Civil Peace Service: Strengthening civil conflict transformation
Title: Civil Peace Service: Strengthening civil conflict transformation in Lebanon
Commissioned by: German Federal Ministry for Economic Cooperation and Development (BMZ)
Overall term: 2010 to 2021
Lebanon’s society is divided: the lengthy civil war (1975 to 1990), the unrest in 2006 and 2008, the civil war in neighbouring Syria and the national, regional and religious fragmentation have left their mark on the social fabric. The lack of a state monopoly on the use of force, the continuing presence of civil war elites in political offices and the associated culture of impunity lead to recurring tensions between population groups. The higher-than-average number of small arms in Lebanon encourages the use of violence in settling conflicts.
Another challenge is the mass influx of Syrian and Palestinian refugees. More than a million Syrians, as well as tens of thousands of Palestinians from Syrian refugee camps, have fled to Lebanon. Since the end of 2013, Lebanon has also been directly threatened by the civil war in neighbouring Syria. This is evident in the bomb attacks for which groups from Saudi Arabia and Iraq and cross-border militant organisations, such as the Salafist IS movement, have claimed responsibility. Attacks at army checkpoints in the border region and the intervention of Hezbollah in the fighting are further destabilising the already fragile state and making the people feel increasingly insecure.
Within Lebanese society and politics, religious affiliation plays an important role. It determines the structure of the education system, the media landscape, public administration and political representation. A total of 18 religious communities are recognised in Lebanon, including Shia and Sunni Muslims, Maronite Christians and many other Christian communities of the Eastern and Western churches, Druze and a very small Jewish minority. In recent times, encounters between the groups have become increasingly difficult. Many people see themselves and their community as the sole victims and blame ‘the others’ for the precarious situation. This constrains social dialogue and obstructs necessary political decisions. This is also reflected in the limited networking and cooperation within civil society, which, in turn, impedes peacebuilding efforts.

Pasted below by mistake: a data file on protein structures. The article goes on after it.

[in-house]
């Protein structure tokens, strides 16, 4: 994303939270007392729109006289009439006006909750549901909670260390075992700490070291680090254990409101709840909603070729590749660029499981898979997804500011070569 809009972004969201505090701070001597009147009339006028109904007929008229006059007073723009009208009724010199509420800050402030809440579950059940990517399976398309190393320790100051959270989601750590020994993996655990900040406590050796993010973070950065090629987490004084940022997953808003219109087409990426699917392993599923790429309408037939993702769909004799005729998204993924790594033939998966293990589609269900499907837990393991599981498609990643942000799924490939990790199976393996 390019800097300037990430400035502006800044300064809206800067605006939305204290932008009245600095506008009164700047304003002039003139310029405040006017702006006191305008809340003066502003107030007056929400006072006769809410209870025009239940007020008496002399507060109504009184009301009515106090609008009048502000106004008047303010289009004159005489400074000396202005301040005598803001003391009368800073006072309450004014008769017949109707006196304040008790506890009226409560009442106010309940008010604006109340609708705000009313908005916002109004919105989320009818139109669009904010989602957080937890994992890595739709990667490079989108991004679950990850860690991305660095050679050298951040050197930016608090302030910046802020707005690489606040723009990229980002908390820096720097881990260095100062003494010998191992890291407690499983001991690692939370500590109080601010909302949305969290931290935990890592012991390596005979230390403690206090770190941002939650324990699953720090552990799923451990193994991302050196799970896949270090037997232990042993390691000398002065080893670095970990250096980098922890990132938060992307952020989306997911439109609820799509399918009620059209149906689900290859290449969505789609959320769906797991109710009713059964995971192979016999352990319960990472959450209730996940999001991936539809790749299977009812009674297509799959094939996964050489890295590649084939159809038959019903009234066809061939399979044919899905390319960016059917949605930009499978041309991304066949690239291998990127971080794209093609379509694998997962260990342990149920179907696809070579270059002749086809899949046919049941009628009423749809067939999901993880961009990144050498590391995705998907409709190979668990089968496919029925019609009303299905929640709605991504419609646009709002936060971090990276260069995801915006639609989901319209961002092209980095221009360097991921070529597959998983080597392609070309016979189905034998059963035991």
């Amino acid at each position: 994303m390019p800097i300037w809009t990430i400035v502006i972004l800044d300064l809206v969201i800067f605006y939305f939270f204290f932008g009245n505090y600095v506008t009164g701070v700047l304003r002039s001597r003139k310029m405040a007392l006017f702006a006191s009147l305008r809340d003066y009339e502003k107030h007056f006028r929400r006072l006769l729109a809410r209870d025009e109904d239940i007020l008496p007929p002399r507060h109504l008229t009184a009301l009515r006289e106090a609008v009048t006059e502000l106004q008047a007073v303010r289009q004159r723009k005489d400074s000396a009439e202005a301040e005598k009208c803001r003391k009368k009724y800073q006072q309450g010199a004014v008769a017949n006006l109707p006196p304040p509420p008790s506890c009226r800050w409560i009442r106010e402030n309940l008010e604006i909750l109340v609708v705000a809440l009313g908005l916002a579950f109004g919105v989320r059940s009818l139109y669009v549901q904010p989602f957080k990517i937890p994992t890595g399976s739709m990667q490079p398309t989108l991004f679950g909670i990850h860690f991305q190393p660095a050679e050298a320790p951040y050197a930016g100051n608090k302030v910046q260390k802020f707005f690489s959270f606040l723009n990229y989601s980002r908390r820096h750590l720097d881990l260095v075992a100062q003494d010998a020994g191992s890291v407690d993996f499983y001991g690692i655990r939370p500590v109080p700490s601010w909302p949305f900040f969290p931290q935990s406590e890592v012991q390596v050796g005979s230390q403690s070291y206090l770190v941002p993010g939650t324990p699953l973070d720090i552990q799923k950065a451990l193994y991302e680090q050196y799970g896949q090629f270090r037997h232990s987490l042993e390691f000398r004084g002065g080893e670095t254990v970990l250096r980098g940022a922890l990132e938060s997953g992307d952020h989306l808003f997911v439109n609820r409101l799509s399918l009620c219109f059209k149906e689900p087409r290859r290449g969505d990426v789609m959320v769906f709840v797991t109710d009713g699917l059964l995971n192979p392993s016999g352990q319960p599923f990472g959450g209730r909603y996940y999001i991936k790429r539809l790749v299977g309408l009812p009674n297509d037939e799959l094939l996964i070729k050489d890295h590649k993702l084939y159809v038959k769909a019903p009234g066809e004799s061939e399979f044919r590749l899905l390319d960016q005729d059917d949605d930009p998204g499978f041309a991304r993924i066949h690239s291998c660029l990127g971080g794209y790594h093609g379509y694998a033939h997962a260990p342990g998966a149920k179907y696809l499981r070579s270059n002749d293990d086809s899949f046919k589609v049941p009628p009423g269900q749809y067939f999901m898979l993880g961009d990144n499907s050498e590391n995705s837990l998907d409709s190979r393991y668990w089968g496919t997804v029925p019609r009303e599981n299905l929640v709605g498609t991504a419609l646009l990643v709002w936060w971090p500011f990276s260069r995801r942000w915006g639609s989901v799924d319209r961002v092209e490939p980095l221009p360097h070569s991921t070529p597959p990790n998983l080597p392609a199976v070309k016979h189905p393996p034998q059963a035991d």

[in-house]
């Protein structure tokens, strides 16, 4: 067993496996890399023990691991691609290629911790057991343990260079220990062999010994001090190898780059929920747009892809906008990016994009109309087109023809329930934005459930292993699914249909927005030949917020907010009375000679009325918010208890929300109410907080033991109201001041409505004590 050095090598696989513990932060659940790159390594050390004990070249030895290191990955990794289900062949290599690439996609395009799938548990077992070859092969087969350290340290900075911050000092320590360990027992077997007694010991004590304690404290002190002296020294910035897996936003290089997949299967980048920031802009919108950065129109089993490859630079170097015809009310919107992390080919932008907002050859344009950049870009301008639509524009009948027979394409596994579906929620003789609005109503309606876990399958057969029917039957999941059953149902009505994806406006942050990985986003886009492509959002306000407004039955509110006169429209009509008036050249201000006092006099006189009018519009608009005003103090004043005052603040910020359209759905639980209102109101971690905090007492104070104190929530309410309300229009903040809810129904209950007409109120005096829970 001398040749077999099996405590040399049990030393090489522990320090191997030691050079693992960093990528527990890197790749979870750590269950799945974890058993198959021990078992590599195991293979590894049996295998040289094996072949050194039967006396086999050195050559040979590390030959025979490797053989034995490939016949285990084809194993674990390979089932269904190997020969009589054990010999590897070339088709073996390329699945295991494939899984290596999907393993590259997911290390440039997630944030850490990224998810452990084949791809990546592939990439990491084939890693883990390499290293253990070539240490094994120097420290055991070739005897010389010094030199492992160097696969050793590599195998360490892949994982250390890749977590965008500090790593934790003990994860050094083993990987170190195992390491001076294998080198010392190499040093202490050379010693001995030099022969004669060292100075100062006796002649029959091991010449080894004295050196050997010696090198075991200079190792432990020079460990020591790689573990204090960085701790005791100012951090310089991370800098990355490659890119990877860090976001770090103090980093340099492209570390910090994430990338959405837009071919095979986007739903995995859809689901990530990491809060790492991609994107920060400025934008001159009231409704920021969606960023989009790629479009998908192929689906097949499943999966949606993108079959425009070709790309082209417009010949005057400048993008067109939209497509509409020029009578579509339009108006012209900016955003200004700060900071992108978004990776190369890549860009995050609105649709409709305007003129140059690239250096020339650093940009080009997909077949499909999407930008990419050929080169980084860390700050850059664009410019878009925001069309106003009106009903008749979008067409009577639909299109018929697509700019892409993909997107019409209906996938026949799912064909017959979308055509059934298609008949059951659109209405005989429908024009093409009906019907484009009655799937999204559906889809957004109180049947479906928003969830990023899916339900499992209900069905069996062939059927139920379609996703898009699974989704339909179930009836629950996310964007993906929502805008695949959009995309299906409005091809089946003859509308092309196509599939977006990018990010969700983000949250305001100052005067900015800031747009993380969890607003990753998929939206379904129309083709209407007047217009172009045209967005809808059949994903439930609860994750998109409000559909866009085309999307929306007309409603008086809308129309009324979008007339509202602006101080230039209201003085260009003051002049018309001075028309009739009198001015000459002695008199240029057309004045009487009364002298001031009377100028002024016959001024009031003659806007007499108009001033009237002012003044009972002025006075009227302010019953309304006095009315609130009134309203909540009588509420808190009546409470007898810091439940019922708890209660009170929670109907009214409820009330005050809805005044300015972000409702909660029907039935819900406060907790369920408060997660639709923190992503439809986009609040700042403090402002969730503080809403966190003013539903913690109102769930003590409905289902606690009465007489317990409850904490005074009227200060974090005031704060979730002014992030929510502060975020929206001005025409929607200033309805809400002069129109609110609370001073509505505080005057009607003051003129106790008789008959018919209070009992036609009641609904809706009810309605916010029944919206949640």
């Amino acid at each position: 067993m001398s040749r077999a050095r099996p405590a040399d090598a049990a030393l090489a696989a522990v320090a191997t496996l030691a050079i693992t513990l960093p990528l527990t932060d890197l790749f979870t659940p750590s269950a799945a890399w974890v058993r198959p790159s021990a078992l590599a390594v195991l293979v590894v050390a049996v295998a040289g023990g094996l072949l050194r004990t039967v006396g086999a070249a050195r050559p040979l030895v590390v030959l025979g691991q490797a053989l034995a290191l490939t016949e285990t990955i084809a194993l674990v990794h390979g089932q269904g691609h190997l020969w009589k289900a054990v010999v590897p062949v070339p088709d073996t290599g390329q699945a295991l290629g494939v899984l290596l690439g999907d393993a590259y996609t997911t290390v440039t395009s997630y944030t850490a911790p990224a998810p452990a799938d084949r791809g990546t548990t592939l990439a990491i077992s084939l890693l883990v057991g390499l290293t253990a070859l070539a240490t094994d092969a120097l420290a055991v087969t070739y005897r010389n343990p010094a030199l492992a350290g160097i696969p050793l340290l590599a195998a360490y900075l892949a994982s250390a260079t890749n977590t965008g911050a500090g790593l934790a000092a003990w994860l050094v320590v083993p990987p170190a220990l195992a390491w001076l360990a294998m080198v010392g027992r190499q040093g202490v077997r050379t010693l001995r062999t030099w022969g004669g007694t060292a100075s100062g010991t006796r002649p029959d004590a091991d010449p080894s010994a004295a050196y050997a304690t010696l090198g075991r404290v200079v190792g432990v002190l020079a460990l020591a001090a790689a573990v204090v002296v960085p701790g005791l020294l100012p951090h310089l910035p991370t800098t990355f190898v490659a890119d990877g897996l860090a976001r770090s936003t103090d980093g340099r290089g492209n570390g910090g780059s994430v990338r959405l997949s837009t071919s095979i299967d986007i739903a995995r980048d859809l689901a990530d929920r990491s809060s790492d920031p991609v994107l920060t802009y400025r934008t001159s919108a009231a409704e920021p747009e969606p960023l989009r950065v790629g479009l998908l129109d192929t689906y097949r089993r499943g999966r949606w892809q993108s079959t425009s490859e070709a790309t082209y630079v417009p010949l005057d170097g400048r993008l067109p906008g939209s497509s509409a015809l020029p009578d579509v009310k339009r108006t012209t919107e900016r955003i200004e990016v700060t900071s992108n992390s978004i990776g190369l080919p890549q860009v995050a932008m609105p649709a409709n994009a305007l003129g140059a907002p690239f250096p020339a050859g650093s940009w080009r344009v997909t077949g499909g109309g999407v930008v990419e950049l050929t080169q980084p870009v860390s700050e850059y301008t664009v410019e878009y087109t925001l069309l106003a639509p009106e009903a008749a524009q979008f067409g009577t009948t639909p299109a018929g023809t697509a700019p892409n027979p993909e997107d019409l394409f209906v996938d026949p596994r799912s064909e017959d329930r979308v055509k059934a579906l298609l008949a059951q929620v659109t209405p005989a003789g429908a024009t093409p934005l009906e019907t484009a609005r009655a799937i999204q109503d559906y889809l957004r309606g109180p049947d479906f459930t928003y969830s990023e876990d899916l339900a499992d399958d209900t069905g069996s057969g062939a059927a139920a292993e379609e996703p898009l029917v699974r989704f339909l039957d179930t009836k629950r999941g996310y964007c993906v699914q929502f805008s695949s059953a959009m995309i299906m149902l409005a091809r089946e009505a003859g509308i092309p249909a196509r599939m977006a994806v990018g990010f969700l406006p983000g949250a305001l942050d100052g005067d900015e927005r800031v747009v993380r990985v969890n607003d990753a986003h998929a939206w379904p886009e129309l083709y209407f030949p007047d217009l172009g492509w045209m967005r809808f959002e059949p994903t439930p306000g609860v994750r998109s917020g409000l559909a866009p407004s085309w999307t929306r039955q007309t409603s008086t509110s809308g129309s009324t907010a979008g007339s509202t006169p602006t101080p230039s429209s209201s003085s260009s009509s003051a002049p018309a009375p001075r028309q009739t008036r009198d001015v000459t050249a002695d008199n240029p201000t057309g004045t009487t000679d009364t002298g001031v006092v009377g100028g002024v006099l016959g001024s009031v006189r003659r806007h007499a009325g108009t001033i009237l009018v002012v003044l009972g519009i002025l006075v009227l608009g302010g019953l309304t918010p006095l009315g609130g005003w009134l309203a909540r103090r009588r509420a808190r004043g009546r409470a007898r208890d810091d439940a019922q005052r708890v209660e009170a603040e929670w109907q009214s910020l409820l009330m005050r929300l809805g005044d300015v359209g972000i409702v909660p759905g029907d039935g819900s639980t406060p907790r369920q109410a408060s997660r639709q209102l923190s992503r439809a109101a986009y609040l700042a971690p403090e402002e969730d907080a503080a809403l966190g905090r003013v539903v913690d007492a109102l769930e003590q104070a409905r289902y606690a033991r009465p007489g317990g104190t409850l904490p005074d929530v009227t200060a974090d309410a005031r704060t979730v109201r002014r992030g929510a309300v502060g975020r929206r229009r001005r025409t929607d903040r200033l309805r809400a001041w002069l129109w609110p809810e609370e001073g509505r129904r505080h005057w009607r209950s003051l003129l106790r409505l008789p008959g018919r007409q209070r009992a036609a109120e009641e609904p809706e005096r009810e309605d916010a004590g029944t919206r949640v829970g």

The various population groups in the country are engaging in dialogue with each other. Civil society is better able to manage conflicts in a constructive and non-violent way.
The Civil Peace Service (CPS) supports various platforms that facilitate intrasocietal dialogue and increase the participation of young people. These include series of events for future religious leaders, events involving political youth organisations as well as work with young media professionals.
A playful approach is used to teach methods of non-violent communication to people in remote communities and educational institutions. A specially designed board game gives players the opportunity to reflect on their own conflict behaviour and points to new courses of action that could be taken in conflict situations.
In addition, a pilot project is initiating a debate across the faiths on a desirable future. This aims to raise awareness about conflict management and is making non-violent behaviour a conceivable option.
Networks among committed actors have been established through training sessions and dialogue events. Repeat encounters between participants from different sections of the population have helped to break down reservations and develop an improved understanding of the situation and the perspectives of other groups.
CPS partners and their target groups are increasingly familiar with the methods of peaceful conflict transformation and are actively applying them in their environments. The board game about methods of non-violent communication has already met with interest beyond national borders. It is now going to be developed further in cooperation with international bodies and subsequently used for the purposes of reflection in other cultural contexts.